A perfect bald eagle flies straight over the car.
The bird of the United States of America. The bird from the song I grew up with, "He will raise you up on eagle's wings, bear you on the break of dawn." The bird from the scripture I have memorized about eagles, "who satisfies you with good,so that your youth is renewed like the 's," from the richly worded Psalm 103. I will have to lace into a study on Eagles at some point.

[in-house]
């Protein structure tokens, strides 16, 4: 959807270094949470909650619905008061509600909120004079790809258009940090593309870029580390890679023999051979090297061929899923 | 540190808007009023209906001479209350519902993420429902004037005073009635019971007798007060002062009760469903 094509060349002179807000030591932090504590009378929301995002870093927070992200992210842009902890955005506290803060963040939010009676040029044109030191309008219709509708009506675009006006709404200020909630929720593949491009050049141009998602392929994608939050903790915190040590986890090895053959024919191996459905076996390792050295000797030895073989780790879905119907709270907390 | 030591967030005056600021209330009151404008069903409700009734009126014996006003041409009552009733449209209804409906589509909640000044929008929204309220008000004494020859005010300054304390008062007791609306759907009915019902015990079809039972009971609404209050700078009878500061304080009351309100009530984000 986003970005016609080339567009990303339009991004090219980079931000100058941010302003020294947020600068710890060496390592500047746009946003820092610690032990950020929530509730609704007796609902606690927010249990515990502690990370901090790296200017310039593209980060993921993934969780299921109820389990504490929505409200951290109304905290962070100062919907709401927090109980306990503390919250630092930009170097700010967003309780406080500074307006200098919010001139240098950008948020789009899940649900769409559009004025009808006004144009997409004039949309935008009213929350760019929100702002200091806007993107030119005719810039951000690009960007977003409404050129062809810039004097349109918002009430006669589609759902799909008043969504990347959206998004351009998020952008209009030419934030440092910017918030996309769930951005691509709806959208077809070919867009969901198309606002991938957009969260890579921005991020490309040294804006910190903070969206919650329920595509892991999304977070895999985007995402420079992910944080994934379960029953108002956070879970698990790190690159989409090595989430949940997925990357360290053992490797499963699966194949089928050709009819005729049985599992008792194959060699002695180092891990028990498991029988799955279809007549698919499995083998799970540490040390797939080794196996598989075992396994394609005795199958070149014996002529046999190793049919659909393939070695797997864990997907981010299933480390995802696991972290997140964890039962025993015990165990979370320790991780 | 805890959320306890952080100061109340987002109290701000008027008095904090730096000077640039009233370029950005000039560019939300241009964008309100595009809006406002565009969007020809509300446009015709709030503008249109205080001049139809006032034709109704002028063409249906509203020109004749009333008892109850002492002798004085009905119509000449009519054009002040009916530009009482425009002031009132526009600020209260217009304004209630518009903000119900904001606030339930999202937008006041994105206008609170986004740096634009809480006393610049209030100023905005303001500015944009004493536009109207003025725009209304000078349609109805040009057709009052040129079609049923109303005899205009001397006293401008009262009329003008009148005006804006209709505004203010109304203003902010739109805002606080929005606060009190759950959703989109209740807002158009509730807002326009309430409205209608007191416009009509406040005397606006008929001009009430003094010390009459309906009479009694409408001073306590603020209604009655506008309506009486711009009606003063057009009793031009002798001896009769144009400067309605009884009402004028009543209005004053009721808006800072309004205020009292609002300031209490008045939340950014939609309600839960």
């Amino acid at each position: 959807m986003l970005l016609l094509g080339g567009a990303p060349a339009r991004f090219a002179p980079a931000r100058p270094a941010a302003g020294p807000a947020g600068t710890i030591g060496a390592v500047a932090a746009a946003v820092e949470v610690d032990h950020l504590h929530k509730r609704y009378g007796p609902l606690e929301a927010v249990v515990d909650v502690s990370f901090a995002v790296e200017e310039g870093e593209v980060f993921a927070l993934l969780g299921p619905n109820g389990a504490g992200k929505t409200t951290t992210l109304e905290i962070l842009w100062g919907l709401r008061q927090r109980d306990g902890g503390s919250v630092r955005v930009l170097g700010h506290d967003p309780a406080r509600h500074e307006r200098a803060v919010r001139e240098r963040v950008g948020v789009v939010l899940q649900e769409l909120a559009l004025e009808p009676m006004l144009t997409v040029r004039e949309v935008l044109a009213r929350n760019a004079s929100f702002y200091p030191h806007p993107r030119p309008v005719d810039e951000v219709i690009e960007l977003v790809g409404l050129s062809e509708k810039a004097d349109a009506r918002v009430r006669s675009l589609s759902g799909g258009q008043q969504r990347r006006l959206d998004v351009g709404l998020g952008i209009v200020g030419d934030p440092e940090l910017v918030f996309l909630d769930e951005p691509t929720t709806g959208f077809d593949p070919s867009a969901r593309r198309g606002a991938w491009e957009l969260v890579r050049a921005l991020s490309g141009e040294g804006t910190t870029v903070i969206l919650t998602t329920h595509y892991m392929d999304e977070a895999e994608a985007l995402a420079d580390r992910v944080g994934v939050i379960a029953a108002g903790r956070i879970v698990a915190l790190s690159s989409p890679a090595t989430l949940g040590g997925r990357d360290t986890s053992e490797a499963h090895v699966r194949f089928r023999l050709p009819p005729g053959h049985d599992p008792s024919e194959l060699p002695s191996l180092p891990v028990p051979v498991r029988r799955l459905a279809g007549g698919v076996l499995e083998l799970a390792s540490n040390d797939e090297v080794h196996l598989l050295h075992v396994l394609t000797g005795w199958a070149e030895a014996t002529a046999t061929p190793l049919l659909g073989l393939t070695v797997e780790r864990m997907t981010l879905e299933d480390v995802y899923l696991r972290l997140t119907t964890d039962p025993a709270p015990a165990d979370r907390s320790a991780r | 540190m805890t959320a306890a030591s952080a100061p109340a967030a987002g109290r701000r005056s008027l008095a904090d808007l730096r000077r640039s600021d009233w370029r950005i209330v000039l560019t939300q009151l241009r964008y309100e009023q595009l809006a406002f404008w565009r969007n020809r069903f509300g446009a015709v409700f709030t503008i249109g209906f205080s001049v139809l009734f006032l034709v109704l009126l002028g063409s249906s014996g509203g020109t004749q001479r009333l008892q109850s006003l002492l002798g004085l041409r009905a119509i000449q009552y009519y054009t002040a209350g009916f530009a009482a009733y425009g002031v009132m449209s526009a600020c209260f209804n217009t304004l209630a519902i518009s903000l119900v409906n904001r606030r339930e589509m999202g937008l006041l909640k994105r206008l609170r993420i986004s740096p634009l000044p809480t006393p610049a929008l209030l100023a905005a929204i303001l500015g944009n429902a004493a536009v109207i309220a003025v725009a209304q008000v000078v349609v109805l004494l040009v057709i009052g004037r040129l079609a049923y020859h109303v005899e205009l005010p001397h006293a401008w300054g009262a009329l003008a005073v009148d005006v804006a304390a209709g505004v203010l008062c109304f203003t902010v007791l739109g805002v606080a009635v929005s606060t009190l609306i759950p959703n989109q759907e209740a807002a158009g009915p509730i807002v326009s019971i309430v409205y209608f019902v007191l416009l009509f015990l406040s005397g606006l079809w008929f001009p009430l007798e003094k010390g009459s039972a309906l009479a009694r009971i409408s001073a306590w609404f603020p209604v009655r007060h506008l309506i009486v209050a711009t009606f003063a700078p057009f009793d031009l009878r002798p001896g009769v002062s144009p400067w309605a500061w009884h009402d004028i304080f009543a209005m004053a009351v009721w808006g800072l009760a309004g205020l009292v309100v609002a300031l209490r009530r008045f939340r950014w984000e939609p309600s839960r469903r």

So today, Dec 31, 2014. I look back at the Christmas break. For the first time in 5 years, Mike had time off to travel and visit family with us. I was unable to talk much of the time, but I was able to listen. I listened. I listened. I listened to family I haven't listened to in years, maybe never, and I was quick to listen because I could barely speak, but I know full well that we are called to be "quick to listen and slow to speak." We baked cookies at my sister Nora's house, she and Amanda coordinated with Santa to have presents wrapped in special paper and had him sign each one in fancy letters. Amanda and Jim were the air traffic controllers for the midnight sleigh that flooded presents into my parent's house. My parent's welcomed our new nanny and nurse, Miss Sherpa, with open hearts, probably her first experience with any american Christmas. Michael led our family in prayers in the car and the children in paths of righteousness. We attended Christmas Eve service at the church I grew up in and the youth acted out the gospel in perfect pageant style, possibly the first time for Miss Sherpa to see. I started taking prednisone and did not get worse enough to be in the hospital. I learned to speak in 2 or 3 words when my heart wanted to say 20. Christmas morning, the sparkle of light burst in the kids eyes as they found the eaten cheese cake and snowflake with Santa's note on it. We were there for Samaha brunch and all the fix-ins, biscuits and made-to-order eggs. The sjoelbak was brought up from the basement and the sjoel schijven smacked around for the rest of the afternoon and evening. As roast turkey filled the air we bustled to get dinner on the table. Well, they made me sit and be served and I felt a lighter heart to do so knowing Miss Sherpa was helping. Quiet Chritmas dinner with the five of us, my parents and Amanda, and Jimmy came for dessert and scotch. We did a full pack-up the next morning to head for Connecticut for VanWaalwijk Christmas. Oma was elated to have her original 5 children in one home for a day. I have never listened so much. I felt like I should have a pair of knitting needles, and the thought jolted Mike, where he saw the next 50 years robbed of me as I sat with Oma, looking sickly and doing nothing. But air clears when you are around people who love and support you, and he quickly spoke truth to himself and to me, grateful for much.